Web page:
Lessons for the Day: Amos 7:7-17; Psalm 82; Colossians 1:1-14; Luke 10:25-37.
The parable that we heard today from the Gospel according to Luke is perhaps the most familiar and popular chapter in Luke’s Gospel. I am sure that you all know the story, at least the outline of the story:
A lawyer challenges Jesus demanding exact instructions of how to attain eternal life. True to form, Jesus answers the lawyers question with a question of his own. The lawyer, of course, already knows the answer to Jesus’ question, and demonstrates to Jesus and everyone else present that he knows the answer. The way to attain eternal life – the way to win in the end is to follow the two most important commandments: Love God and love your neighbor.
But not satisfied, this lawyer insists on following up with another question. Sparring with Jesus to test him, the lawyer asks, “And who is my neighbor?” Now, as he likes to do, Jesus tells a story.
“A man was going down from Jerusalem to Jericho, and fell into the hands of robbers, who stripped him, beat him, and went away, leaving him half dead” (Luke 10:30)
This was a particularly treacherous stretch of road, one that you should not travel alone because of the bands of robbers who regularly attacked travellers.
By chance, there was a priest who came along by the same way. The Priest was very important in Jewish society, part of the very elite class. And the lawyer listening to Jesus would have known that the Priest was a power-broker, a conduit between God and the people. The Priest saw the injured man, but crossed to the other side of the road and passed on by without stopping to help.
Likewise, a Levite came by. Levites were also part of the Temple leadership, assisting the priest in the work of the Temple. Born into their position, Levites would have fallen into the power hierarchy somewhere near the top. Jesus tells us that the Levite saw the hurt man, but also crosses the road, passing the man on by. He was in a hurry with things to attend to at the Temple.
Then came a Samaritan along the road. The lawyer listening to Jesus would have immediately understood the contrast being made. The Priest and the Levite were socially elite, and represented the kingdom of Judah and the Davidic reign. The Samaritan, on the other hand, was not only an outsider to the Jews but represented a despised people. The animosity between the and the Samaritans dates to the time when the twelve tribes of Israel divided and split after the death of Solomon. The ten tribes in the north became the Kingdom of Israel, and planted their capital at Samaria. The two southern tribes (Judah and Benjamin) kept their capital in Jerusalem, and occupied the Temple. From the beginning there was ethnic hostility, and political and religious rivalry between Jews and Samaritans. So when Jesus said Samaritan, the lawyer immediately knew where that man fell in the ranks of power. But, of course, you know what happened! The Samaritan stopped and helped the bleeding man, bandaged him, took him to safety, and provided for him until he was well. The Samaritan is the good guy.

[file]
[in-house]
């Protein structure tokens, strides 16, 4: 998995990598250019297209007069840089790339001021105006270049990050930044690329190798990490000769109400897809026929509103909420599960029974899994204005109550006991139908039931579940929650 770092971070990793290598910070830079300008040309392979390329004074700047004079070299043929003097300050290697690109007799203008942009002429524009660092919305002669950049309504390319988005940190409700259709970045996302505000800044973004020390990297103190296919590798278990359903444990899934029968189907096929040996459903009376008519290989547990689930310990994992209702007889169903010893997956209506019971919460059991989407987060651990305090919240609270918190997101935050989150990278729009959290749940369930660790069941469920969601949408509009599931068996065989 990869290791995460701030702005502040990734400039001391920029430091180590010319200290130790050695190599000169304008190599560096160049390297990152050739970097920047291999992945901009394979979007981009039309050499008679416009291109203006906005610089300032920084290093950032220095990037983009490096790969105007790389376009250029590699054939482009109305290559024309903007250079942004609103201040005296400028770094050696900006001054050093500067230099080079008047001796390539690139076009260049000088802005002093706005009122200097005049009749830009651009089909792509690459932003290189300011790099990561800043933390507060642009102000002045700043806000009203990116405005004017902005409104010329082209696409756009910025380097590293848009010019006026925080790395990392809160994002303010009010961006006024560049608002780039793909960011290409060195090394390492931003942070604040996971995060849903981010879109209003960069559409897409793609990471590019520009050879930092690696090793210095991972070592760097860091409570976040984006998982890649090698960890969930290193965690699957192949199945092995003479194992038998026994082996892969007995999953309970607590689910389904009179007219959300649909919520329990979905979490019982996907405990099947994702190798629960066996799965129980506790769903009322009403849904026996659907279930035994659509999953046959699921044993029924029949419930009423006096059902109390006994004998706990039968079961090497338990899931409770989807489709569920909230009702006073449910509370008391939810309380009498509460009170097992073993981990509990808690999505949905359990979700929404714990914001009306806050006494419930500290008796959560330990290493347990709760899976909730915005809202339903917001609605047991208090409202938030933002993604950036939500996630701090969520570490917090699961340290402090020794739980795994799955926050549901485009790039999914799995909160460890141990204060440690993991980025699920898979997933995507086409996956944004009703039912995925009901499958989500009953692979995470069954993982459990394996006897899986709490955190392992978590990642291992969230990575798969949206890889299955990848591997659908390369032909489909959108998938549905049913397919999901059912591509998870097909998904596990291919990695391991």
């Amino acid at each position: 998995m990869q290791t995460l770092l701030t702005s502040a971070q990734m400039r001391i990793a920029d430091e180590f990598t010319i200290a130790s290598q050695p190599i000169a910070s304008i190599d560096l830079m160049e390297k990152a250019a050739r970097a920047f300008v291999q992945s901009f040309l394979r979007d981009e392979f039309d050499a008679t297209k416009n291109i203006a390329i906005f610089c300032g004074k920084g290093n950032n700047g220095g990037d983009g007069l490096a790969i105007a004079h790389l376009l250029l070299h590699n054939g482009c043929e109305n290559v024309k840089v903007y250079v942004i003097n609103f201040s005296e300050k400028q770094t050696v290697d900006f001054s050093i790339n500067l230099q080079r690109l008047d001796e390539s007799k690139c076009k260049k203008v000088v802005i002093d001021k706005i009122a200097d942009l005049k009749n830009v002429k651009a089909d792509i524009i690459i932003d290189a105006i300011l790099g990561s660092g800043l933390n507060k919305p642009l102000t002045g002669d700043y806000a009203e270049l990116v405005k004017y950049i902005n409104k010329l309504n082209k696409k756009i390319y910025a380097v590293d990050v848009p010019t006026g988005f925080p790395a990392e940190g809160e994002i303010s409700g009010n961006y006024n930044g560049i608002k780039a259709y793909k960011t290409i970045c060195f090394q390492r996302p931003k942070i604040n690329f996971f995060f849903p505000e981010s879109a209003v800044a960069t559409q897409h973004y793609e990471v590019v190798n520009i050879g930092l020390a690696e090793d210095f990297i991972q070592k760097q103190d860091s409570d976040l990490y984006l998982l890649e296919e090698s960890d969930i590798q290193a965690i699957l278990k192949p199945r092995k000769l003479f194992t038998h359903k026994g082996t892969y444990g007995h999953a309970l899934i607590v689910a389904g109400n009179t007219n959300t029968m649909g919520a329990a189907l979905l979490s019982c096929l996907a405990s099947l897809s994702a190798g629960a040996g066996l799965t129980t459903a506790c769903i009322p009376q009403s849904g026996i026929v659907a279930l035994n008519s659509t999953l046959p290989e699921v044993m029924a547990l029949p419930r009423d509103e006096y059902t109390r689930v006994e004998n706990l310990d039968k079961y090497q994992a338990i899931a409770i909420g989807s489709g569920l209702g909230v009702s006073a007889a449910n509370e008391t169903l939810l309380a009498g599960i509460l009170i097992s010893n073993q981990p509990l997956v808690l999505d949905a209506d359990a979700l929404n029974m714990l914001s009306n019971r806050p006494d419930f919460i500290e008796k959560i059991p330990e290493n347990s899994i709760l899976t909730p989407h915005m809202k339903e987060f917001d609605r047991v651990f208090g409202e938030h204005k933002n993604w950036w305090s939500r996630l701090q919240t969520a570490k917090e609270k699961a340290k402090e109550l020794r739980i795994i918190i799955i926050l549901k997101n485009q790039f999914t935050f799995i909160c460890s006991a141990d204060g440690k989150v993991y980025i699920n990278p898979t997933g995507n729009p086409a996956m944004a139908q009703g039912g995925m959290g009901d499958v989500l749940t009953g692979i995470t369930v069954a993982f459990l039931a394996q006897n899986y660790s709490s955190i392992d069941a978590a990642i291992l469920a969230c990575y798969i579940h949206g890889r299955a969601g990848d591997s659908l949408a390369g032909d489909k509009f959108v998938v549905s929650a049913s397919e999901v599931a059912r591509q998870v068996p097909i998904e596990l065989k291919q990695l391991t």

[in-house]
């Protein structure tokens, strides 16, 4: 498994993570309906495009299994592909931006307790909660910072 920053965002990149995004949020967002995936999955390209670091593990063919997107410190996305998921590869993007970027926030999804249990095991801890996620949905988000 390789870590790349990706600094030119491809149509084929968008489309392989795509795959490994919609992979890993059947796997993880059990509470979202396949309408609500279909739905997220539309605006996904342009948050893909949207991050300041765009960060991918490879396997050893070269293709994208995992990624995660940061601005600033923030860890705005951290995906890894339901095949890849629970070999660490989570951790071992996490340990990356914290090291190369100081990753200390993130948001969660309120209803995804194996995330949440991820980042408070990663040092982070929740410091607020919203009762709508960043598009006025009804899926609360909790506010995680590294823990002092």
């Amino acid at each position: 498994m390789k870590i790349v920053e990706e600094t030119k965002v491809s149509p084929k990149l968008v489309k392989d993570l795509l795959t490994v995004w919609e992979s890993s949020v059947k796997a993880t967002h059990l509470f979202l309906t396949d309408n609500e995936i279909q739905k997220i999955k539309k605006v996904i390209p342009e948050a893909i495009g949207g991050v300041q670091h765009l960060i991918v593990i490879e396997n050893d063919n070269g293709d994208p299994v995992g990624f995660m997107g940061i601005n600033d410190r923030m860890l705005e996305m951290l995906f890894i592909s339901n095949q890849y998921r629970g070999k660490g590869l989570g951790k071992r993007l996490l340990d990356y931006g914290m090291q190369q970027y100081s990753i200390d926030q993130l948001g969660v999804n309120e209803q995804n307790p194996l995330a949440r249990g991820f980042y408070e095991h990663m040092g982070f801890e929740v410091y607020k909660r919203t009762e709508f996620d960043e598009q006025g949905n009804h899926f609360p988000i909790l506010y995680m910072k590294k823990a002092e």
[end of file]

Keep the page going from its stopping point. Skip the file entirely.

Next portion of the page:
The way we’ve usually heard this story interpreted goes something like this: The lawyer asks, “Who is my neighbor?” In essence, the lawyer wants to be clear about what he has to do, who he has to help. The answer we’ve always heard, of course, is that the hurt man on the side of the road is our neighbor! We should always go out of our way to help whoever needs our help, no matter who they are. The Samaritan demonstrates this…and this of course is a very nice way to interpret this parable. It is an interpretation that Jesus would have taught if Jesus had been the sort of teacher whose main objective was to leave us with a nice morality tale that makes us feel guilty.
But, let’s look again. I find it tricky to hear those beloved and oft-told narratives from our sacred story. I tend to assume that I know it and what it means. But we should always be sure to listen carefully because we don’t want to mistake familiarity with understanding.